Setting tariff guidelines - no consensus

With the Health Professions Council of South Africa and the national health department reluctant to grasp the volatile issue of setting patient tariff guidelines, stakeholders have been operating in a void with, among other legal battles, court applications seeking the 'proper' legal interpretation of 'pay in full' for Prescribed Minimum Benefits bogging down in technicalities. It's become a 'zero-sum game', with each stakeholder operating at the expense of the other and the patient all but forgotten in the mix. As medical inflation soars, medical aids blame collusion between specialists and private hospitals, plus complicity between patients and doctors in abusing hospital plans. They cite the explosion of powerful but expensive new medicines and technologies and the fee-for-service payment system, plus the fragmented structure in which doctors, hospitals and all other providers work in silos, with almost no co-ordination between them. Specialists, on their side, point to almost intolerable workloads resulting from serious shortages in their numbers, rampant brokerage and administration and managed-care costs in medical aids, plus soaring litigation insurance costs. It's a toxic, society-unfriendly mix that has placed huge pressure on the Competitions Commission to come up with provisional findings and recommendations by its target date of October 2015.

Briefing stakeholders in mid-May, the Chairman of the Health Inquiry, former Chief Justice Sandile Ngcobo, said that its success was inextricably linked to the open and transparent airing of views and information. He said his hand-picked team of experts was developing a set of ideas about how harmful effects of competition might arise in the relevant markets. Dubbed 'theories of harm', these were hypotheses or tools enabling them to identify whether there were features that might prevent, distort or restrict competition in the private healthcare markets. He emphasised that theories of harm were not findings of harm, but simply analytical tools to guide analysis. 'They will be deepened and revised as the inquiry's thinking develops,' he added. Harm to competition could come from market power, including market concentration, barriers to entry and expansion, imperfect information, regulatory framework and vertical relationships. Judge Ngcobo said the issuing of 'information requests' would be done by August this year. The first round of public hearings would be held between 1 March and 30 April next year. Beginning in May next year, the inquiry would analyse and review all information gathered, putting provisional findings and recommendations out for public comment by October 2015. Quizzed on how the Netcare court challenge to its auditors might affect these timelines, Competitions Commissioner Tembinkosi Bonakele would only say that 'the probe is live and happening, just slower than anticipated'.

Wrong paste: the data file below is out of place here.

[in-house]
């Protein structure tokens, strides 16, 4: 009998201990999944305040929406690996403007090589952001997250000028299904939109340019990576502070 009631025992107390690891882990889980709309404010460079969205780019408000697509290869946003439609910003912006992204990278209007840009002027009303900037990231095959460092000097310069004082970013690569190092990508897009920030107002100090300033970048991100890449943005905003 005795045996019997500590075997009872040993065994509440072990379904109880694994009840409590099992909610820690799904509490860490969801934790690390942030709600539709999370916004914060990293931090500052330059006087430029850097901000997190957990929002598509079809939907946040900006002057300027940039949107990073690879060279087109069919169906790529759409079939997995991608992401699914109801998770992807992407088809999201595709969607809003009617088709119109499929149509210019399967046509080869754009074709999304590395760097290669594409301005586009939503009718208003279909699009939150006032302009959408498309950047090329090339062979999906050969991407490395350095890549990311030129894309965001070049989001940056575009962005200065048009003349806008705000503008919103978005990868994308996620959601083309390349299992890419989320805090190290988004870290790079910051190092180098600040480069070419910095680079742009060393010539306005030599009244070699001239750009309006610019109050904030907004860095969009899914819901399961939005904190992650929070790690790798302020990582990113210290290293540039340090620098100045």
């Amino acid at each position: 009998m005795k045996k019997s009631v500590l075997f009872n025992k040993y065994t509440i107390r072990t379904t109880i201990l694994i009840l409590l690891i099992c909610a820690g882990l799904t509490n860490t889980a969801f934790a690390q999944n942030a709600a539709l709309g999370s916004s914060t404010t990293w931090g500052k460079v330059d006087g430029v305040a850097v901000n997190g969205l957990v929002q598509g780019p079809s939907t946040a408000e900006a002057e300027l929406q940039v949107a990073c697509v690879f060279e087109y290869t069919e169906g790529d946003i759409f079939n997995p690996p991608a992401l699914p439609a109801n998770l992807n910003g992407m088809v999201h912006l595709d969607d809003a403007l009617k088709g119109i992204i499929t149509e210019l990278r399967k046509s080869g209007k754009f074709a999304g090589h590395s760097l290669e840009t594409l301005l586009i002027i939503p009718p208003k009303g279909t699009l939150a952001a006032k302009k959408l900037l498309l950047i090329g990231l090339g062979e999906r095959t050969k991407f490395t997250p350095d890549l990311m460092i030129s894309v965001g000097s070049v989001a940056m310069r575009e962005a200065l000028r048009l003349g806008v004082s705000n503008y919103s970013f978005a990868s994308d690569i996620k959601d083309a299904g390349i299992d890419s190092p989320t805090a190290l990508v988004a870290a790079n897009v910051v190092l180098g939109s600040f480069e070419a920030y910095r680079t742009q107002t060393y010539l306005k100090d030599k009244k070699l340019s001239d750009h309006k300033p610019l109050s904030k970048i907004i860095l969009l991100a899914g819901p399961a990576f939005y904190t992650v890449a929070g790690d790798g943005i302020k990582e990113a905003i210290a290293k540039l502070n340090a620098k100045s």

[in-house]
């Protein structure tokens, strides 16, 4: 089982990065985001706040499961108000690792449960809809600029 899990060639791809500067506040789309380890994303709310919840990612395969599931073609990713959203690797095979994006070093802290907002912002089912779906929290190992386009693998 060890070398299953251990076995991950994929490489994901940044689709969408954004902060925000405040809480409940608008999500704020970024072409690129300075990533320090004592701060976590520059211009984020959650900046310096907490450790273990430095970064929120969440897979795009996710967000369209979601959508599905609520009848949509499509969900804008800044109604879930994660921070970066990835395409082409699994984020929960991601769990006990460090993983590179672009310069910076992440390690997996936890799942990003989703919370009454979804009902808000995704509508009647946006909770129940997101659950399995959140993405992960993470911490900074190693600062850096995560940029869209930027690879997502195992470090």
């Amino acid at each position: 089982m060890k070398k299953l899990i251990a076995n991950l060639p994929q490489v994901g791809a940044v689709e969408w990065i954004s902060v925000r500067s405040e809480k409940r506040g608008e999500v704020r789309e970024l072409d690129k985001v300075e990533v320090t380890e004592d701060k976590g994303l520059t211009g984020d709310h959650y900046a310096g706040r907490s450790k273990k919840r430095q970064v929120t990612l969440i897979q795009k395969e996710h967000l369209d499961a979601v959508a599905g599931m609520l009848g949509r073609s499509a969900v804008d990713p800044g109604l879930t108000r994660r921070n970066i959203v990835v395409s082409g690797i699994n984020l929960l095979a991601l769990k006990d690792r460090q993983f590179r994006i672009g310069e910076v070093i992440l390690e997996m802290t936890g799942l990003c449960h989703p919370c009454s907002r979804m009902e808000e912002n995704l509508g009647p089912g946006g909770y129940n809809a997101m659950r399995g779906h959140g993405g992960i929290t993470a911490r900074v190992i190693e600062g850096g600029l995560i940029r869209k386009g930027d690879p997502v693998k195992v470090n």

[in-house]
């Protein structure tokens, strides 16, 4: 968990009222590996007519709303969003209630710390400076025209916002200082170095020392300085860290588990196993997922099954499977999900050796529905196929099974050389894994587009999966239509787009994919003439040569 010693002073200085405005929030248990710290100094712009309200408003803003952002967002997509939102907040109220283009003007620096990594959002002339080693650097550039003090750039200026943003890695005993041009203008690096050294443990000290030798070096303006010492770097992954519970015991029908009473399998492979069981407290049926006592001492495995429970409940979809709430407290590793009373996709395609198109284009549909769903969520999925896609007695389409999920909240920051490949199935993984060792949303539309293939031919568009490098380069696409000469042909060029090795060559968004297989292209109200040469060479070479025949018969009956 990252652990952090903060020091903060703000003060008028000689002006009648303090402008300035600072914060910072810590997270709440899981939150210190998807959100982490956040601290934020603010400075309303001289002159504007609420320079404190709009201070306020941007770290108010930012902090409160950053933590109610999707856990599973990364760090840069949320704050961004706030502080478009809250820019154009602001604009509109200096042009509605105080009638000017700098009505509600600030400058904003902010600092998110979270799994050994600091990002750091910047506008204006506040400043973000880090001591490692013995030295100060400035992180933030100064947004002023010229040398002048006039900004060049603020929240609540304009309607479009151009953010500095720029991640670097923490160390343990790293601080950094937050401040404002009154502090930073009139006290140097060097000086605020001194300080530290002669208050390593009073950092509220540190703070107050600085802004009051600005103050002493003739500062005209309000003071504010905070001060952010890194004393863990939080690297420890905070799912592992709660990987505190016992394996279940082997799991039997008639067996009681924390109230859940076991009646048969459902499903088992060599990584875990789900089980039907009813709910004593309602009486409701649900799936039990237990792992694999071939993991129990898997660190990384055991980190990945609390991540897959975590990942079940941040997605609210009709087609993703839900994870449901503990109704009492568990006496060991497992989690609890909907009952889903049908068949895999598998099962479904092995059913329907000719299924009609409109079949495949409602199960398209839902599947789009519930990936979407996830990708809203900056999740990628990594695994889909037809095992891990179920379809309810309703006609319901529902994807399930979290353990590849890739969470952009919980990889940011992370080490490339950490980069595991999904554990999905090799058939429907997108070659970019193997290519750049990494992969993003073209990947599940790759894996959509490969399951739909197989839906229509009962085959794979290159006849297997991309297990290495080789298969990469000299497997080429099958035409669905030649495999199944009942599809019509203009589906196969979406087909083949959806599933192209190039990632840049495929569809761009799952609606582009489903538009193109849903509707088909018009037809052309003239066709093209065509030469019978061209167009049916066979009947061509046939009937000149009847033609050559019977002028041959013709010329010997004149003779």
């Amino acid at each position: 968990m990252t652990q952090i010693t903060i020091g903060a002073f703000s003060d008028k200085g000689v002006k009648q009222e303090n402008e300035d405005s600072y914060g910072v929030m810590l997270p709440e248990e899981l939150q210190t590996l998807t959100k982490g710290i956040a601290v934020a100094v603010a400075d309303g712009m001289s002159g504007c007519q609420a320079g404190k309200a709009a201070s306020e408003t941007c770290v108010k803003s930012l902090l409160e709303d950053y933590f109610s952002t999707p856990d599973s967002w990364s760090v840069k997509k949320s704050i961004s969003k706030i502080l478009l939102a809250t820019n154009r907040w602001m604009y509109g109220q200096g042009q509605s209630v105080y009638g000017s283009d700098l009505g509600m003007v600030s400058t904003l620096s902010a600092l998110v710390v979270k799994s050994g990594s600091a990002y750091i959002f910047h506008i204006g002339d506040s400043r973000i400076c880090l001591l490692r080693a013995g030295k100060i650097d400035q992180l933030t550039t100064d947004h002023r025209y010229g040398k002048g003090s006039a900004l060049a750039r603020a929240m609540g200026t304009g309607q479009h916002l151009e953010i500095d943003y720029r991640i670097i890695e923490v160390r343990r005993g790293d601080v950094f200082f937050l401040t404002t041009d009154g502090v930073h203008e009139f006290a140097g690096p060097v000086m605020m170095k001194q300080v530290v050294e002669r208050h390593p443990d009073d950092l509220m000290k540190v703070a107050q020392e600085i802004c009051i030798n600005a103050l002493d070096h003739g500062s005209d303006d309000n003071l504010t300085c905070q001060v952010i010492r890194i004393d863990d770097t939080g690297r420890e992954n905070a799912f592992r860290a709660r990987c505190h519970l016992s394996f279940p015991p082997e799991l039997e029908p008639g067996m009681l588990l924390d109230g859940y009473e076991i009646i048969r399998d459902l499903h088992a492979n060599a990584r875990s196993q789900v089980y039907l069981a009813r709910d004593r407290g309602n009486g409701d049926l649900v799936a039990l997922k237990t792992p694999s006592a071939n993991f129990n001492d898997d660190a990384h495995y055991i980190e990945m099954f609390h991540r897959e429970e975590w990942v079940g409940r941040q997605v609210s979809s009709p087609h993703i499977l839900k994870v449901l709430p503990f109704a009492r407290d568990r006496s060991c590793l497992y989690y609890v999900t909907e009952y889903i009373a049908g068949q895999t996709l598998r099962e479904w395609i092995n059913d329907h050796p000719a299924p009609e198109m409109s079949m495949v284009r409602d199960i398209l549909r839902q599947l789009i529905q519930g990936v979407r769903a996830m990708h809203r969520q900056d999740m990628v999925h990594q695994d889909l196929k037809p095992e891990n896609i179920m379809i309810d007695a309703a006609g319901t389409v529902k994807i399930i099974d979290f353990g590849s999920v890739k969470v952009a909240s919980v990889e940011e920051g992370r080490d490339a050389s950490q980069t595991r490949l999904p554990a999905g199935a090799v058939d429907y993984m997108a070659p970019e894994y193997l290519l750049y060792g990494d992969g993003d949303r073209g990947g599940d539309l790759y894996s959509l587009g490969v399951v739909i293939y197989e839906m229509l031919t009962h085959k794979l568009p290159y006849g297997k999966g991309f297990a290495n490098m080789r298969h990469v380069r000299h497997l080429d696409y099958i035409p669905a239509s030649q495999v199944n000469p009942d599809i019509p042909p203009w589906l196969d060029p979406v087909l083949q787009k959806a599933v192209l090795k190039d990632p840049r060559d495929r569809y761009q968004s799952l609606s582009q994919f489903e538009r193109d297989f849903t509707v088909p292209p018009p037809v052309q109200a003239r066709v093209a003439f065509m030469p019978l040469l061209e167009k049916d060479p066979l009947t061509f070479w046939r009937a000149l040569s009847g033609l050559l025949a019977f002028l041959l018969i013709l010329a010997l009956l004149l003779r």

Chris Bateman